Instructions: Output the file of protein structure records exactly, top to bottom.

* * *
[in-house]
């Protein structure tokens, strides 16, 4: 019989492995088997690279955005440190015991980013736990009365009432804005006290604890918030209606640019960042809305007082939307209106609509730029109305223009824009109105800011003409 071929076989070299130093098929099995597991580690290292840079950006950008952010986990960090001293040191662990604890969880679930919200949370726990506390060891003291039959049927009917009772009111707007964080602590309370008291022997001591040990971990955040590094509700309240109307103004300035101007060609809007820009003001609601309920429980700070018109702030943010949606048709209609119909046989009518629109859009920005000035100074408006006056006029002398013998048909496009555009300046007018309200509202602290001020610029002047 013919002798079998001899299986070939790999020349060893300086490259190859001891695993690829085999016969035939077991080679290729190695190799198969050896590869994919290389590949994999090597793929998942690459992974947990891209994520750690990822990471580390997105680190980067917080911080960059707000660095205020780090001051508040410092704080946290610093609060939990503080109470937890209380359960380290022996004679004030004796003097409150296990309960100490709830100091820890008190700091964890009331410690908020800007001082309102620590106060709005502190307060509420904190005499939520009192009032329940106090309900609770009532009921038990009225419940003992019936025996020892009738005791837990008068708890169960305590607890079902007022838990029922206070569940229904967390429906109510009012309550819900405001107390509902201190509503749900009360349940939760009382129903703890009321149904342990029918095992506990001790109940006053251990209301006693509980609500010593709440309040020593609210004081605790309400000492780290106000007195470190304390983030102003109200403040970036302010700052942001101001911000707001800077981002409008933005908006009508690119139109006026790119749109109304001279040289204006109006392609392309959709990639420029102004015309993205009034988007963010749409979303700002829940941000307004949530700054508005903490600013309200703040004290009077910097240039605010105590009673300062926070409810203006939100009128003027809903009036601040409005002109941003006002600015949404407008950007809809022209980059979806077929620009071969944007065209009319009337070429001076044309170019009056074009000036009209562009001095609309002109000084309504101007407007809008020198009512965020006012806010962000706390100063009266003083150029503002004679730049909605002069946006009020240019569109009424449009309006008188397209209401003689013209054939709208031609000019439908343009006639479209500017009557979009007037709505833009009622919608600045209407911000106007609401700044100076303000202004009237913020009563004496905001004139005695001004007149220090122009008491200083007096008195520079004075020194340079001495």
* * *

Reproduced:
[in-house]
């Protein structure tokens, strides 16, 4: 019989492995088997690279955005440190015991980013736990009365009432804005006290604890918030209606640019960042809305007082939307209106609509730029109305223009824009109105800011003409 071929076989070299130093098929099995597991580690290292840079950006950008952010986990960090001293040191662990604890969880679930919200949370726990506390060891003291039959049927009917009772009111707007964080602590309370008291022997001591040990971990955040590094509700309240109307103004300035101007060609809007820009003001609601309920429980700070018109702030943010949606048709209609119909046989009518629109859009920005000035100074408006006056006029002398013998048909496009555009300046007018309200509202602290001020610029002047 013919002798079998001899299986070939790999020349060893300086490259190859001891695993690829085999016969035939077991080679290729190695190799198969050896590869994919290389590949994999090597793929998942690459992974947990891209994520750690990822990471580390997105680190980067917080911080960059707000660095205020780090001051508040410092704080946290610093609060939990503080109470937890209380359960380290022996004679004030004796003097409150296990309960100490709830100091820890008190700091964890009331410690908020800007001082309102620590106060709005502190307060509420904190005499939520009192009032329940106090309900609770009532009921038990009225419940003992019936025996020892009738005791837990008068708890169960305590607890079902007022838990029922206070569940229904967390429906109510009012309550819900405001107390509902201190509503749900009360349940939760009382129903703890009321149904342990029918095992506990001790109940006053251990209301006693509980609500010593709440309040020593609210004081605790309400000492780290106000007195470190304390983030102003109200403040970036302010700052942001101001911000707001800077981002409008933005908006009508690119139109006026790119749109109304001279040289204006109006392609392309959709990639420029102004015309993205009034988007963010749409979303700002829940941000307004949530700054508005903490600013309200703040004290009077910097240039605010105590009673300062926070409810203006939100009128003027809903009036601040409005002109941003006002600015949404407008950007809809022209980059979806077929620009071969944007065209009319009337070429001076044309170019009056074009000036009209562009001095609309002109000084309504101007407007809008020198009512965020006012806010962000706390100063009266003083150029503002004679730049909605002069946006009020240019569109009424449009309006008188397209209401003689013209054939709208031609000019439908343009006639479209500017009557979009007037709505833009009622919608600045209407911000106007609401700044100076303000202004009237913020009563004496905001004139005695001004007149220090122009008491200083007096008195520079004075020194340079001495």